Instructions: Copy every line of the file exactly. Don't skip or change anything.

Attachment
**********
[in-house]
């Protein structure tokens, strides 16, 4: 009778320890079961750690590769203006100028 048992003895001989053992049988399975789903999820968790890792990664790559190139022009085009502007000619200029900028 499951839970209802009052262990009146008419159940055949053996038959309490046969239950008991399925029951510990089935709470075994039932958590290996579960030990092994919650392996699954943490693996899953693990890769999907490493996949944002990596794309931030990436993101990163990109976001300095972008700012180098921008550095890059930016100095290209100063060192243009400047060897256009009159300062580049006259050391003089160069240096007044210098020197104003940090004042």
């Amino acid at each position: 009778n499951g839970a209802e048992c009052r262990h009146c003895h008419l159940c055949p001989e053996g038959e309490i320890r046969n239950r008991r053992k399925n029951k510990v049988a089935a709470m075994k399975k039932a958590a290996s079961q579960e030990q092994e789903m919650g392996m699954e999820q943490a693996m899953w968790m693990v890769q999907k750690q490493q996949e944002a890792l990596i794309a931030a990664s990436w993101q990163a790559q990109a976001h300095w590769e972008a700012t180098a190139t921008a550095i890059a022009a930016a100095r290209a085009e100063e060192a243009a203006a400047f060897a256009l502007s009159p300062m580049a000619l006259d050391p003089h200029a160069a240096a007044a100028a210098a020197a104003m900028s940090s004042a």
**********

[in-house]
């Protein structure tokens, strides 16, 4: 009778320890079961750690590769203006100028 048992003895001989053992049988399975789903999820968790890792990664790559190139022009085009502007000619200029900028 499951839970209802009052262990009146008419159940055949053996038959309490046969239950008991399925029951510990089935709470075994039932958590290996579960030990092994919650392996699954943490693996899953693990890769999907490493996949944002990596794309931030990436993101990163990109976001300095972008700012180098921008550095890059930016100095290209100063060192243009400047060897256009009159300062580049006259050391003089160069240096007044210098020197104003940090004042």
């Amino acid at each position: 009778n499951g839970a209802e048992c009052r262990h009146c003895h008419l159940c055949p001989e053996g038959e309490i320890r046969n239950r008991r053992k399925n029951k510990v049988a089935a709470m075994k399975k039932a958590a290996s079961q579960e030990q092994e789903m919650g392996m699954e999820q943490a693996m899953w968790m693990v890769q999907k750690q490493q996949e944002a890792l990596i794309a931030a990664s990436w993101q990163a790559q990109a976001h300095w590769e972008a700012t180098a190139t921008a550095i890059a022009a930016a100095r290209a085009e100063e060192a243009a203006a400047f060897a256009l502007s009159p300062m580049a000619l006259d050391p003089h200029a160069a240096a007044a100028a210098a020197a104003m900028s940090s004042a």